Abelisaurus is a genus of predatory abelisaurid theropod dinosaur during the Late Cretaceous Period of what is now South America.
- Kingdom: Animalia
- Phylum: Chordata
- Clade: Dinosauria
- Order: Saurischia
- Suborder: Theropoda
- Family: Abelisauridae
- Clade: Furileusauria
- Tribe: Carnotaurini
- Genus: AbelisaurusBonaparte & Novas, 1985
- Type species: Abelisaurus comahuensis
- Size: 25 to 30 feet in length
Abelisaurus dinosaur Size height weight life-pan
The large theropod Abelisaurus comahuensis was similar to Albertosaurus from Alberta, Canada, especially in it,’s size and lifestyle. It was a bipedal carnivore that probably reached 7 to 9 meters (25 to 30 feet) in length, although it is known from only one partial skull. But it’s skull led two Argentinian paleontologists to put it in it’s own family now known as the Abelisaurida. It lived in Argentina during the Late Cretaceous, 70 to 66 million years ago.
- Weighed as much as Hippopotamus
- Was 3 car lengths long
- Was a carnivore
- /Could run about 30 MPH
- Lived in South America
Abelisaurus Dinosaur was a bipedal carnivore, a primitive theropod dinosaurs, standing roughly 6.6 feet (2 metres) tall at the hips, 21 to 26 feet long and weighing 1.4 tons. Large fenestrations (window-like openings) in the Abelisaurus’s skull meant that its skull was lighter than most dinosaurs.
Abelisaurus Dinosaur may have been connected to carnotaurus dinosaurs, which also lived in Argentina over 70 million years ago, and perhaps to indosuchus.
Classification of Abelisaurus dinosaur
Bonaparte and Novas placed Abelisaurus in the newly created family Abelisauridae in 1985. They thought it was a member of the Carnosauria. Abelisaurus was the first abelisaurid named.
Many other abelisaurids have since been discovered, including much more complete specimens of Aucasaurus, Carnotaurus and Majungasaurus. They showed that abelisaurids were not carnosaurs in the modern sense, but belonged to the Neoceratosauria instead. Some scientists place Abelisaurus as a basal abelisaurid, outside the subfamily Carnotaurinae. Others are less certain of its position.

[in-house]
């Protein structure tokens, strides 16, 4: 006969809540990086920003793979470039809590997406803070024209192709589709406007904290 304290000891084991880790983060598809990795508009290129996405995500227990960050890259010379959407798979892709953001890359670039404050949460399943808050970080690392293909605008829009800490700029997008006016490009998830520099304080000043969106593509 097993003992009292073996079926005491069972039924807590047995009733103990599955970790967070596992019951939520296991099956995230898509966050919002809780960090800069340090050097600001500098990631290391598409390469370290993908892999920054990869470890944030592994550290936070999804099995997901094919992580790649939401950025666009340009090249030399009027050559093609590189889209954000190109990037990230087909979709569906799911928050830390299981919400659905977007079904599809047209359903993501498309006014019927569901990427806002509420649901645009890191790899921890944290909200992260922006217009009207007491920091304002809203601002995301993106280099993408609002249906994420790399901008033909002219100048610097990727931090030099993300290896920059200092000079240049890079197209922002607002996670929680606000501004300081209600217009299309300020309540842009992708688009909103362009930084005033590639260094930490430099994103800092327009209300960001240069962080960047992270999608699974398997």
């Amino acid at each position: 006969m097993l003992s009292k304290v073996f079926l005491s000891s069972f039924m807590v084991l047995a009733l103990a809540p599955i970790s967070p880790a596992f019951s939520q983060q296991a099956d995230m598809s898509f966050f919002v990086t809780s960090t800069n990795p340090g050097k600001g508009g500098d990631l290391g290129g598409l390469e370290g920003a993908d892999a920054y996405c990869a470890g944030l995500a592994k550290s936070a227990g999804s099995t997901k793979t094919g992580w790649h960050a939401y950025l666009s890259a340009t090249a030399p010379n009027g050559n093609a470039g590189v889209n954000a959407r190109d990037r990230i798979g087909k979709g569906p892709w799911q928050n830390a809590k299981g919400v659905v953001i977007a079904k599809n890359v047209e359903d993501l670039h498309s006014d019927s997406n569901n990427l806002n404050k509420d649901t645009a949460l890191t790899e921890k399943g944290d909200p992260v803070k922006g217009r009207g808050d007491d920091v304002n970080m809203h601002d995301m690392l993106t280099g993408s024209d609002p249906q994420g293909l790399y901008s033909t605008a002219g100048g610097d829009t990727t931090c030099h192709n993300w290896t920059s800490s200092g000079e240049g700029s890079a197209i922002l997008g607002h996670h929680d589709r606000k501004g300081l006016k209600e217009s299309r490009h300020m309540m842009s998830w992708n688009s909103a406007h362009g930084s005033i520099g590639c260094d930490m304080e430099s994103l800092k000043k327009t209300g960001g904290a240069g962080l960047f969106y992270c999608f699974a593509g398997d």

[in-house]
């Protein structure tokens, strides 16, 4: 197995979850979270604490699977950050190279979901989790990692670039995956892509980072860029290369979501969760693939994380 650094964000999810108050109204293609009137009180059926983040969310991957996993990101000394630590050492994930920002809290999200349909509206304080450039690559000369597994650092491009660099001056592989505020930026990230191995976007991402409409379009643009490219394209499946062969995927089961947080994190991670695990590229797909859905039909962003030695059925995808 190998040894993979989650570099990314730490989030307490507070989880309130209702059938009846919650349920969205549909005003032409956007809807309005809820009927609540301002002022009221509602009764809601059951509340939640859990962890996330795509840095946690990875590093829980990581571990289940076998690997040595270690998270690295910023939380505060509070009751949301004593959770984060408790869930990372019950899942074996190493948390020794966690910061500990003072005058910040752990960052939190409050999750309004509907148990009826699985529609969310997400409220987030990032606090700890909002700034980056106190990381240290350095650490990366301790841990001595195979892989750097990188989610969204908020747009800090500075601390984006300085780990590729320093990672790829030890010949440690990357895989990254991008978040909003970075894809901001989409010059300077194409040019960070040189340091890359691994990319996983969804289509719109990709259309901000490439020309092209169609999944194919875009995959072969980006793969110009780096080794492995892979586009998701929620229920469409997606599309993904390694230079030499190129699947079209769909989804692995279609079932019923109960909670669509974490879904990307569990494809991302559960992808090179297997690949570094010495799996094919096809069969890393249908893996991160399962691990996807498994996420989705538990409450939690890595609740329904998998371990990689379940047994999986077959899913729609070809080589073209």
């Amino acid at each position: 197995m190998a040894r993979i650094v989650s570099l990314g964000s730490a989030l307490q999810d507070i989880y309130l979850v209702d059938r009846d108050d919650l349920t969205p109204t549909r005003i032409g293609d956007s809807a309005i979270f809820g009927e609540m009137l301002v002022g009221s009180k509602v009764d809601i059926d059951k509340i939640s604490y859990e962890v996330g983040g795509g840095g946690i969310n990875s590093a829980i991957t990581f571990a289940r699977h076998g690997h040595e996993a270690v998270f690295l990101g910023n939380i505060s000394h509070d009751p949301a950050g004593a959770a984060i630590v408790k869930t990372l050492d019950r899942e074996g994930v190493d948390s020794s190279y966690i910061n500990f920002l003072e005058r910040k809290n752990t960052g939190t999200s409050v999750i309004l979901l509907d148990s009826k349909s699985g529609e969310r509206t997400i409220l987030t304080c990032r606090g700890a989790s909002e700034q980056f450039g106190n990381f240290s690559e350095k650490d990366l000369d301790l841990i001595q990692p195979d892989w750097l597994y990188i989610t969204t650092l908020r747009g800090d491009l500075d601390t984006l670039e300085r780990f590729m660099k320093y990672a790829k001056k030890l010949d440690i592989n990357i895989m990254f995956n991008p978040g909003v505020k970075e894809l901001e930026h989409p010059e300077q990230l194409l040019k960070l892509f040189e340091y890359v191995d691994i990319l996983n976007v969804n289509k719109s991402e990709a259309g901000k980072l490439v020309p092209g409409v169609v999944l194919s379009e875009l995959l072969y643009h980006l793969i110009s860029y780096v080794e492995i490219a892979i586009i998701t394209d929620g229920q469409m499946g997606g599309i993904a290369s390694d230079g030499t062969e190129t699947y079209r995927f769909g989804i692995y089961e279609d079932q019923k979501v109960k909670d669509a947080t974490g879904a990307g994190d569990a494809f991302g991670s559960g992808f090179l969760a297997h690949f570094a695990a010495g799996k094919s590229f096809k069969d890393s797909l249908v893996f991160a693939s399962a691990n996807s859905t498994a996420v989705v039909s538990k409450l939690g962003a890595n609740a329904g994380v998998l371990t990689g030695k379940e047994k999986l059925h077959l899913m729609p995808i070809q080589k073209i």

About Abelisaurus dinosaur
Abelisaurus is named in honor of the director of the Museo de Cipolleti, Professor Roberto Abel, the man responsible for unearthing the actual fossil skull from diggings in Patagonia, a rugged and remote region of Argentina.
The process of finding and naming a new dinosaur requires many hands; Prof. Abel discovered the skull, while Bonaparte and Novas “diagnosed,” or categorized and classified, Abelisaurus through exhaustive examination of the skull. The name they proposed pays tribute to Abel while acknowledging the geographic rarity of a South American carnivorous dinosaur: comahuensis refers to the Comahue region, where the skull was discovered. South American carnivorous dinosaurs are not common, though the prey dinosaurs they dined on, such as sauropods, are found in abundance.
This carnivorous, ground-dwelling dinosaur, a theropod, probably roamed South America and Africa some 74 million to 70 million years ago in the Early Campanian period of the Late Cretaceous. It probably moved on its rear legs, using its smaller front legs much as Tyrannosaurs did.
Between seven and nine meters in length and around two meters tall, tipping the scales at just over 1,360 kilograms (around a ton and a half), Abelisaurus had a head nearly a meter long—the extant skull is 85 centimeters. It had a narrow head with many short, knife-like teeth. Paleontologists base some of this physiology on other abelisaurids, such as Aucasaurus and Majungasaurus.
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